The latest issue of the digital magazine the New Inquiry examines the vagaries… (New Inquiry )
I’ve been thinking about the New Inquiry for a long time now, ever since the digital magazine launched last year. Founded by Mary Borkowski, Jennifer Bernstein and Rachel Rosenfelt, it’s a great example of what new technology offers, published monthly and available by subscription, downloadable in PDF format to be read on your tablet or your phone.
The New Inquiry is more than that, of course; its website describes it as “a space for discussion that aspires to enrich cultural and public life by putting all available resources — both digital and material — toward the promotion and exploration of ideas.” But the centerpiece is the magazine, which blends the innovative with the traditional, using the digital space to produce highly curated issues, featuring long pieces on culture and an integrated design sensibility, each built around a particular theme.
Issue 13 has just landed in my inbox, and it’s a vivid example of why the New Inquiry compels. The theme is love — fitting, with Valentine’s Day looming — but the writers here avoid sentimentality in favor of something harder edged.
Natasha Vargas-Cooper uses Camille Paglia as a filter through which to see her own romantic obsession as “a fascistic impulse to dominate”; Whitney Erin Boessel defends dating online. These are pieces that, when they’re working, want to push us past our preconceptions, that want to provoke, not to reassure.
To some extent, that’s because the contributors and editors of the New Inquiry are young and looking to upend things, which is one of my favorite aspects of the magazine. For the most part, these are writers you haven’t read before, stretching out to take on real ideas.
This puts the lie to a couple of prevailing tropes, most notably the death of criticism: The writing here is criticism in the purest sense, critiques of culture, contrarian reads on subjects we think we know. That’s why the theme of love is so compelling, not because it’s groundbreaking but because it isn’t, because the very idea of it comes with so much baggage to discard.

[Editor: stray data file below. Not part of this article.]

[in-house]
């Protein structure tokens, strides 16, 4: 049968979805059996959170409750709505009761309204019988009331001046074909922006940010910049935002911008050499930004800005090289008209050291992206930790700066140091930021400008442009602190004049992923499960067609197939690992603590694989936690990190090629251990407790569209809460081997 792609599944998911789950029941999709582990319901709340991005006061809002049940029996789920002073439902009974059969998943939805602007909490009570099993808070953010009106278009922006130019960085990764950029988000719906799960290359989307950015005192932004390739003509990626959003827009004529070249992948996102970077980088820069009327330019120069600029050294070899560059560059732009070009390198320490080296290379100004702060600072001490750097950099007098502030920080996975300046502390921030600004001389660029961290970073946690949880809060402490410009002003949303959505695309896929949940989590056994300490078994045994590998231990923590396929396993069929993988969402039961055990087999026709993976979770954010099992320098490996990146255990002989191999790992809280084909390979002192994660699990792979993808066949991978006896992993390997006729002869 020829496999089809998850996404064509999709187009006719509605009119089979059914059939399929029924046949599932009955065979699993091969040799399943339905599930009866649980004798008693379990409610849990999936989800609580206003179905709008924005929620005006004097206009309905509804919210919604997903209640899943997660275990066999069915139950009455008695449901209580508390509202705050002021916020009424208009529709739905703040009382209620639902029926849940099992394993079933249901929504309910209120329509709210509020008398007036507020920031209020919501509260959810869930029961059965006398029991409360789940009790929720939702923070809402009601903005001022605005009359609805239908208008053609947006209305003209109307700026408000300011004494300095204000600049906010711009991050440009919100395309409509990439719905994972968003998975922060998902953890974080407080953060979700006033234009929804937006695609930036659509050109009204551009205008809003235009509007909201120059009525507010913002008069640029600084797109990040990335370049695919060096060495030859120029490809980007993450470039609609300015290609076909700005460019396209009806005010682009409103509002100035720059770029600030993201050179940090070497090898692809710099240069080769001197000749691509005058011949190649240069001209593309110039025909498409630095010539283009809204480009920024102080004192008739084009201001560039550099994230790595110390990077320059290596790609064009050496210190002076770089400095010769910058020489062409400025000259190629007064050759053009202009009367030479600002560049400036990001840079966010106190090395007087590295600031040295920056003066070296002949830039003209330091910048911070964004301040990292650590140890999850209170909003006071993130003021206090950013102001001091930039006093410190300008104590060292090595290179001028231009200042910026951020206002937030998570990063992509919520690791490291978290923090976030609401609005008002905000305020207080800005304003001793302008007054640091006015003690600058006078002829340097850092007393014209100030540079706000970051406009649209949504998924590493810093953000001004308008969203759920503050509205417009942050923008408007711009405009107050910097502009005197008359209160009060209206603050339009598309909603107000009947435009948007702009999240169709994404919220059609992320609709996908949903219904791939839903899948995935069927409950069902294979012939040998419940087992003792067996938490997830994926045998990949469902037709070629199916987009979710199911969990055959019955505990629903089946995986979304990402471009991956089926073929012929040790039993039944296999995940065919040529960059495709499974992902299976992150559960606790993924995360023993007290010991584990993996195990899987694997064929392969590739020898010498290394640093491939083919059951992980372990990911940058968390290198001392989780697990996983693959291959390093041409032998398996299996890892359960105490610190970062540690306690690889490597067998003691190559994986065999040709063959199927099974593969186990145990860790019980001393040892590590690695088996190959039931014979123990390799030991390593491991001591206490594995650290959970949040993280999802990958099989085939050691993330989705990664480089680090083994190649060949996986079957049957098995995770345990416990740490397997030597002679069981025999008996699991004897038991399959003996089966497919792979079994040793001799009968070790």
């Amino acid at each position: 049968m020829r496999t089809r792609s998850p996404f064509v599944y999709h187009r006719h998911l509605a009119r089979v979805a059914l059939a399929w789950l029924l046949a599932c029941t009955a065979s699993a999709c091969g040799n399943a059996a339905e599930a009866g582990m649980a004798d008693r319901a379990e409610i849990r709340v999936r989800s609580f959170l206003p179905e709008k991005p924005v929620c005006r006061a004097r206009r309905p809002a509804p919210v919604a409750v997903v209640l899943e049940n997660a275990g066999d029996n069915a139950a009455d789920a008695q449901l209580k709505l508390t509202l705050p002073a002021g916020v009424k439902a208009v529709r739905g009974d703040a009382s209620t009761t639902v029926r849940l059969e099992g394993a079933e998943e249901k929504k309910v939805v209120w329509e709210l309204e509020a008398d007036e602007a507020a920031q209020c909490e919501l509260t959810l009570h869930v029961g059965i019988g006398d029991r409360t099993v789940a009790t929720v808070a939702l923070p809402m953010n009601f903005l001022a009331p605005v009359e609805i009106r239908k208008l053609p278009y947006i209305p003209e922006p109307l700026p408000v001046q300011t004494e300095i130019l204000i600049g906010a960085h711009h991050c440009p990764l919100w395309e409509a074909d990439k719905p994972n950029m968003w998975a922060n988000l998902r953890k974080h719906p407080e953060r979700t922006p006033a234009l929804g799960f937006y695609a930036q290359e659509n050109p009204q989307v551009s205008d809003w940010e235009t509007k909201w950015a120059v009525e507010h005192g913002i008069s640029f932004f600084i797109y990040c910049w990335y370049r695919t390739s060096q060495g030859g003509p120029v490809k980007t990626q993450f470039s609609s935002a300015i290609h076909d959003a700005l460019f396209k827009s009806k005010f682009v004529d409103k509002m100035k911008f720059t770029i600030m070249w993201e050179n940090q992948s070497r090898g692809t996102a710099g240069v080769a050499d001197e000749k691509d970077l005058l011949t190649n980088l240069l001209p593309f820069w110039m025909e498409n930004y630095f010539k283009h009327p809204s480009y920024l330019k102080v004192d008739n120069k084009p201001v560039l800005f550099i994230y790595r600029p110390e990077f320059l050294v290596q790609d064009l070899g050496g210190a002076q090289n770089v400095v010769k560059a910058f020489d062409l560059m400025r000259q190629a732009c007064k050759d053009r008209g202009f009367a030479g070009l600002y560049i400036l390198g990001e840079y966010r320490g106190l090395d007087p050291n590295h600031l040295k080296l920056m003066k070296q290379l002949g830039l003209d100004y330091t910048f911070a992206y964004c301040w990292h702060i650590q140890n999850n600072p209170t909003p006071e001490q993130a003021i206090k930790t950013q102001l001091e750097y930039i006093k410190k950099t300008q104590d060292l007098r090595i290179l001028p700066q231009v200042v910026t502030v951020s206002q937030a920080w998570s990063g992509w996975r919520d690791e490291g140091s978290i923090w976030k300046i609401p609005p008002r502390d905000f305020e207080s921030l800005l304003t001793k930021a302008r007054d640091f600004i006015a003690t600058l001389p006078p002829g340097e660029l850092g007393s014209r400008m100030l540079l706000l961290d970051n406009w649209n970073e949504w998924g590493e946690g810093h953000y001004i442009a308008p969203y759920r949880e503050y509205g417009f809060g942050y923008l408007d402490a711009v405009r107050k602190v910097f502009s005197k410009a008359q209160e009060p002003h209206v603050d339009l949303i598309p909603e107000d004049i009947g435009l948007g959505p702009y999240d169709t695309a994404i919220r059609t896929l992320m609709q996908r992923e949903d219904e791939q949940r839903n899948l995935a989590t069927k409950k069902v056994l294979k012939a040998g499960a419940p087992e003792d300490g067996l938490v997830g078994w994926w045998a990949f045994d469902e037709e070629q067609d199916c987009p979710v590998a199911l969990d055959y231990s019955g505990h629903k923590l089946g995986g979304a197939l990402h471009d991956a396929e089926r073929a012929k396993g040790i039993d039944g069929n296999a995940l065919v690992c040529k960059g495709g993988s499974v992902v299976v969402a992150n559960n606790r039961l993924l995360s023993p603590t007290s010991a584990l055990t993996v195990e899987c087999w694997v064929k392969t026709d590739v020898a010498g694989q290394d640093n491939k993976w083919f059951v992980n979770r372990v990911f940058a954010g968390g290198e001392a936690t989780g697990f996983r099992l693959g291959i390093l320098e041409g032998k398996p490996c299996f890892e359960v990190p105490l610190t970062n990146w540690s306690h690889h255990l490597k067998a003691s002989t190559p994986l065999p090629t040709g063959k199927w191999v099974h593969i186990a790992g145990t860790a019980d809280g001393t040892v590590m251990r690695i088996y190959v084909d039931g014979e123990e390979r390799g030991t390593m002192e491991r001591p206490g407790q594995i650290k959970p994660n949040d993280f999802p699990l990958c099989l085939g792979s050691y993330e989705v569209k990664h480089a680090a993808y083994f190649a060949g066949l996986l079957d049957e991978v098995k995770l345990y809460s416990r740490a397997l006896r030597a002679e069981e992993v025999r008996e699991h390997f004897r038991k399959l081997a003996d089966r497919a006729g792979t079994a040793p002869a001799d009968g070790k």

Not every piece pulls that off; Mike Thomsen's interview with sex writer Mandy Stadtmiller is less revealing than narcissistic, and Erwin Montgomery’s “The Withdrawal Method” gets lost in its own theory, reading “The Jersey Shore” through the filter of Guy Debord.
But that’s the beauty of magazines, that they are hit-or-miss, that we must find our own way through them, that we pick and choose. And at least two contributions are as interesting as anything I’ve read recently: Malcolm Harris’ “When Lovers Die” and Adrian Chen’s “Don’t Be a Stranger.”
The first is a smart take on the movie “Amour” (“If love has the power to legally and semantically meld two people into one,” Harris writes, “then dying leaves a monstrous remnant”), while the second addresses material not dissimilar to Boessel’s dating essay, arguing for the authenticity of online relationships, romantic or otherwise, and the value of the Internet as open space.
“The online stranger,” Chen writes, “is the great boogeyman of the information age; in the mid-2000s, media reports might have had you believe that MySpace was essentially an easily-searchable catalogue of fresh victims for serial killers, rapist, cyberstalkers, and Tila Tequila. These days, we’re warned of ‘catfish’ con artists who create attractive fake online personae and begin relationships with strangers to satisfy some sociopathic emotional need.”
I agree with that, as I agree with his assessment of Facebook as anti-social, an environment in which “distrust of online strangers is embedded,” and “it is becoming increasingly unlikely for people to interact with anyone online they don’t already know.” But I’d never thought about it in quite these terms until I read Chen’s essay, which is the whole point of the exercise: to get us to see the world anew.
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